A Major Development

22nd July 2020


Monday, July 20, 2020, was a red-letter day in the history of the Israeli economy. In the narrower context of the Israeli energy sector, it was the most important day since the initial discovery of offshore gas in the late 1990s.


The event that occurred on that day was the arrival in Israel of a top-rank global energy company, a ‘major’, a member (in a previous incarnation) of the group of elite oil companies once known as ‘the Seven Sisters’. The company in question, Chevron, announced it was purchasing Noble Energy for some $5bn in equity (no cash). That deal, already approved by both sides, makes Chevron the operating partner in the consortium with the Delek group in the Tamar and Leviathan offshore gas-fields — and thus, at a stroke, the leading entity in the Israeli energy sector.


This Bulletin seeks to briefly summarise why this event is so important. But first, let’s note that it comes against a background of deep crisis in Israel. This crisis is multi-faceted: it encompasses i) a political crisis that has paralysed most sectors of government and is getting worse, literally by the day; b) a health crisis in which the number of people infected by the coronavirus, the number seriously ill/ on ventilators and the number of dead are all rising rapidly — reflecting severe systemic failures by the health service and the government as a whole in the response to the pandemic; c) a social crisis, as large numbers of people are made unemployed on either a temporary or full basis, and large numbers of enterprises are closed, either by government fiat or by economic exigencies; and d) a fiscal crisis, in which the budget deficit is expanding seemingly-uncontrollably and is predicted to rise well into double-digit levels this year, whilst the hapless Prime Minister and Finance Minister roll out programme after programme of ‘support’ for some/ most/ all citizens, at exploding overall cost.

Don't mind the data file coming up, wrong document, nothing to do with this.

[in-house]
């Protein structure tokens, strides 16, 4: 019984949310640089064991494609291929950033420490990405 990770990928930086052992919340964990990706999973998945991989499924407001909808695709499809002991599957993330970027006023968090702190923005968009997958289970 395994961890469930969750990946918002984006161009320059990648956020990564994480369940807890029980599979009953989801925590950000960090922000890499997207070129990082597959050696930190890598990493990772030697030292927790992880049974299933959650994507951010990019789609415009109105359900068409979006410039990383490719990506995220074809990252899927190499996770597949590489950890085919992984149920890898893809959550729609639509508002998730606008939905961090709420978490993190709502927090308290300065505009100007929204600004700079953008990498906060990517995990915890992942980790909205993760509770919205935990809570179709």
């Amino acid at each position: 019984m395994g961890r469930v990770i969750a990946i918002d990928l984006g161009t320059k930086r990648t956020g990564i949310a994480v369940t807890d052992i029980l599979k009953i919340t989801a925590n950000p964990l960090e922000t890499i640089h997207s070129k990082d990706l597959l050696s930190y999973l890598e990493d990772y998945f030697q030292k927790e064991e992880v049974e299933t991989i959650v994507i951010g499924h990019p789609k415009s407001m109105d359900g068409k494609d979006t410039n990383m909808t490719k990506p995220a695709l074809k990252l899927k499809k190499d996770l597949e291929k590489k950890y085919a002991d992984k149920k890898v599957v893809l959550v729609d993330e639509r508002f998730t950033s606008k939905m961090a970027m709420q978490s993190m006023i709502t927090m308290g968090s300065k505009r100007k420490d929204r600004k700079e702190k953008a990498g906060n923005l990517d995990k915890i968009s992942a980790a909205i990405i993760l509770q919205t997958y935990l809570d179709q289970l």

It is generally believed or assumed that there is also a severe economic crisis. However, I contend that there is NO economic crisis (yet). The bulk of the economy is functioning fairly normally and, for most productive sectors, the loss of revenues is in the order of 5-10% and hence manageable. I will review the political and economic situations in greater depth as soon as possible.

Undoubtedly, the confusion, distress and gloom generated by all these crises are real, but they are amplified and magnified by intensive and unrelenting media coverage that focuses overwhelmingly on the numerous things going wrong. That provides a partial excuse for the lack of serious media coverage awarded to the Chevron-Noble deal and its relegation to inside pages, although the Tel Aviv Stock Exchange understood immediately that it represented a massive boost for the energy sector in general and for the battered and troubled Delek Group in particular.

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